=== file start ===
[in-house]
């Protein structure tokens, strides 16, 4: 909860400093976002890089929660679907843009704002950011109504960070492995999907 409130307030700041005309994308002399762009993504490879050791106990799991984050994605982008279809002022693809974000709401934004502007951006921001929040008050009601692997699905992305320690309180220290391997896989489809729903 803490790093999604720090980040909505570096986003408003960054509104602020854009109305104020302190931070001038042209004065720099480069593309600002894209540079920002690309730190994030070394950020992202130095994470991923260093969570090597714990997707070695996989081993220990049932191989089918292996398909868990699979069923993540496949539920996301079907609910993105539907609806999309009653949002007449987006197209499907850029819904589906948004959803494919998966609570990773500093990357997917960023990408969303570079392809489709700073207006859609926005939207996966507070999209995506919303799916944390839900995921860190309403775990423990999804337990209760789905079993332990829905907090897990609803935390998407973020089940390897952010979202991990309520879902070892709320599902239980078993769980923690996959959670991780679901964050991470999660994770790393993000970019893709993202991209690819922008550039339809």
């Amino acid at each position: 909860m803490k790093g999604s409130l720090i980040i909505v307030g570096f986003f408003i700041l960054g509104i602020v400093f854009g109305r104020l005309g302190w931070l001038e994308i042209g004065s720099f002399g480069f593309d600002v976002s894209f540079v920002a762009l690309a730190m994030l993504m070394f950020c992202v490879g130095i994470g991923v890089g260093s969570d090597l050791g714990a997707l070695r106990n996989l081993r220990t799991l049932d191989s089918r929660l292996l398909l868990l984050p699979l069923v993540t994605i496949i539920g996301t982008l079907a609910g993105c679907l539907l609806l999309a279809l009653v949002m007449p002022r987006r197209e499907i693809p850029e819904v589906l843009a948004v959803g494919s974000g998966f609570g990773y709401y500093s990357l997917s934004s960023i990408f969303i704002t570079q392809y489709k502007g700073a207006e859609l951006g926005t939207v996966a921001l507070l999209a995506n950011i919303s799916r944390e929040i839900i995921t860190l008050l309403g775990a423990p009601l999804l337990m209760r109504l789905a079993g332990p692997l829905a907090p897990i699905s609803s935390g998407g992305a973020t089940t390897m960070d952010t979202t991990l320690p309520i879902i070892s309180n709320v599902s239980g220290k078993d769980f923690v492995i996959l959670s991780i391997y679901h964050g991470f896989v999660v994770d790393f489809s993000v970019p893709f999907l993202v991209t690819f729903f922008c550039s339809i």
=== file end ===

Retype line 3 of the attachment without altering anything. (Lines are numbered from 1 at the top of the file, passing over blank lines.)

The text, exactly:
């Amino acid at each position: 909860m803490k790093g999604s409130l720090i980040i909505v307030g570096f986003f408003i700041l960054g509104i602020v400093f854009g109305r104020l005309g302190w931070l001038e994308i042209g004065s720099f002399g480069f593309d600002v976002s894209f540079v920002a762009l690309a730190m994030l993504m070394f950020c992202v490879g130095i994470g991923v890089g260093s969570d090597l050791g714990a997707l070695r106990n996989l081993r220990t799991l049932d191989s089918r929660l292996l398909l868990l984050p699979l069923v993540t994605i496949i539920g996301t982008l079907a609910g993105c679907l539907l609806l999309a279809l009653v949002m007449p002022r987006r197209e499907i693809p850029e819904v589906l843009a948004v959803g494919s974000g998966f609570g990773y709401y500093s990357l997917s934004s960023i990408f969303i704002t570079q392809y489709k502007g700073a207006e859609l951006g926005t939207v996966a921001l507070l999209a995506n950011i919303s799916r944390e929040i839900i995921t860190l008050l309403g775990a423990p009601l999804l337990m209760r109504l789905a079993g332990p692997l829905a907090p897990i699905s609803s935390g998407g992305a973020t089940t390897m960070d952010t979202t991990l320690p309520i879902i070892s309180n709320v599902s239980g220290k078993d769980f923690v492995i996959l959670s991780i391997y679901h964050g991470f896989v999660v994770d790393f489809s993000v970019p893709f999907l993202v991209t690819f729903f922008c550039s339809i």